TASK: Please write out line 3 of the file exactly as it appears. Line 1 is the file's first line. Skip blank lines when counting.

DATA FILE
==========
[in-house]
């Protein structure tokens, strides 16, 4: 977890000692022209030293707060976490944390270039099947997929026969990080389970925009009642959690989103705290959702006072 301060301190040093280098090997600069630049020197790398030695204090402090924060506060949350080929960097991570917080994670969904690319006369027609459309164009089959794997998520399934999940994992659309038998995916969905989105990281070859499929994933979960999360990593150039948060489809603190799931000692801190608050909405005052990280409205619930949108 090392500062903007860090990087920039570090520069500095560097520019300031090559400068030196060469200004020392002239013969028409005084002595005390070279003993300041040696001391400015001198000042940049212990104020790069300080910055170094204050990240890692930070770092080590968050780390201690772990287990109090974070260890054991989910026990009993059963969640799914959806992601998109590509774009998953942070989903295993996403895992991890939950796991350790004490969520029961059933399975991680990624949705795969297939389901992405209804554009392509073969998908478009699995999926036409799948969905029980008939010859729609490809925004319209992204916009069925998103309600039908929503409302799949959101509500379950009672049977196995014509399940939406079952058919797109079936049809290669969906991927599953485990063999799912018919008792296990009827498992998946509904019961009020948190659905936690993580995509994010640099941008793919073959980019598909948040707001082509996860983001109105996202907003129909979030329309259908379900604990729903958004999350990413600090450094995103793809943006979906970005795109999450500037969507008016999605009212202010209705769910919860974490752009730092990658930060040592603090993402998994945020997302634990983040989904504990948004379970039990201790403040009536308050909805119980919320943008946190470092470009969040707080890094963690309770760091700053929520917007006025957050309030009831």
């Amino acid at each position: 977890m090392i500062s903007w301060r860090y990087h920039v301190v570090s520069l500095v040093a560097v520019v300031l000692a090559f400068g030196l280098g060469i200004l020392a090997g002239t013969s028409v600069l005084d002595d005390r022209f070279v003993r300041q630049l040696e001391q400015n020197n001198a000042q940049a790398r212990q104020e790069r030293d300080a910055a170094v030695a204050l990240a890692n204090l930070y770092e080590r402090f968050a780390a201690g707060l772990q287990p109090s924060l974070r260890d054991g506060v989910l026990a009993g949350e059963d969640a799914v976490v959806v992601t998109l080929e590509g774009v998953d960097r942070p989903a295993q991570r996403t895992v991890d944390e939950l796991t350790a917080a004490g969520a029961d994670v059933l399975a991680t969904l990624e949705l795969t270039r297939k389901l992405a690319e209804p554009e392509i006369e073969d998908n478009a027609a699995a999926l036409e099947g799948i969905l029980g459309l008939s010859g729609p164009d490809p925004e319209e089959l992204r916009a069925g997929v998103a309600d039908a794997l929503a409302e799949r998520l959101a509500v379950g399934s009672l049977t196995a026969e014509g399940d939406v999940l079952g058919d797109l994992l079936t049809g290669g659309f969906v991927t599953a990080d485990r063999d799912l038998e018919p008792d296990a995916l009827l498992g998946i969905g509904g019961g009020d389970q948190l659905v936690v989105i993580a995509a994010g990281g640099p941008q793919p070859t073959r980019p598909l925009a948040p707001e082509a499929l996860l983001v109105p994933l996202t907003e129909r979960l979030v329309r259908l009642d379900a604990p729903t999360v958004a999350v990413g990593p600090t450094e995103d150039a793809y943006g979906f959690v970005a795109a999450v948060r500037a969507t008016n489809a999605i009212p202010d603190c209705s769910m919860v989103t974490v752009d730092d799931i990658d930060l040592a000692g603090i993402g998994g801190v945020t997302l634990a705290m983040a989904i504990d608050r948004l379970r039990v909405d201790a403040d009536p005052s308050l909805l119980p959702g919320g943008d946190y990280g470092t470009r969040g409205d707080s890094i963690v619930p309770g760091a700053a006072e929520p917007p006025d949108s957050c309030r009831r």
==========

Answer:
């Amino acid at each position: 977890m090392i500062s903007w301060r860090y990087h920039v301190v570090s520069l500095v040093a560097v520019v300031l000692a090559f400068g030196l280098g060469i200004l020392a090997g002239t013969s028409v600069l005084d002595d005390r022209f070279v003993r300041q630049l040696e001391q400015n020197n001198a000042q940049a790398r212990q104020e790069r030293d300080a910055a170094v030695a204050l990240a890692n204090l930070y770092e080590r402090f968050a780390a201690g707060l772990q287990p109090s924060l974070r260890d054991g506060v989910l026990a009993g949350e059963d969640a799914v976490v959806v992601t998109l080929e590509g774009v998953d960097r942070p989903a295993q991570r996403t895992v991890d944390e939950l796991t350790a917080a004490g969520a029961d994670v059933l399975a991680t969904l990624e949705l795969t270039r297939k389901l992405a690319e209804p554009e392509i006369e073969d998908n478009a027609a699995a999926l036409e099947g799948i969905l029980g459309l008939s010859g729609p164009d490809p925004e319209e089959l992204r916009a069925g997929v998103a309600d039908a794997l929503a409302e799949r998520l959101a509500v379950g399934s009672l049977t196995a026969e014509g399940d939406v999940l079952g058919d797109l994992l079936t049809g290669g659309f969906v991927t599953a990080d485990r063999d799912l038998e018919p008792d296990a995916l009827l498992g998946i969905g509904g019961g009020d389970q948190l659905v936690v989105i993580a995509a994010g990281g640099p941008q793919p070859t073959r980019p598909l925009a948040p707001e082509a499929l996860l983001v109105p994933l996202t907003e129909r979960l979030v329309r259908l009642d379900a604990p729903t999360v958004a999350v990413g990593p600090t450094e995103d150039a793809y943006g979906f959690v970005a795109a999450v948060r500037a969507t008016n489809a999605i009212p202010d603190c209705s769910m919860v989103t974490v752009d730092d799931i990658d930060l040592a000692g603090i993402g998994g801190v945020t997302l634990a705290m983040a989904i504990d608050r948004l379970r039990v909405d201790a403040d009536p005052s308050l909805l119980p959702g919320g943008d946190y990280g470092t470009r969040g409205d707080s890094i963690v619930p309770g760091a700053a006072e929520p917007p006025d949108s957050c309030r009831r």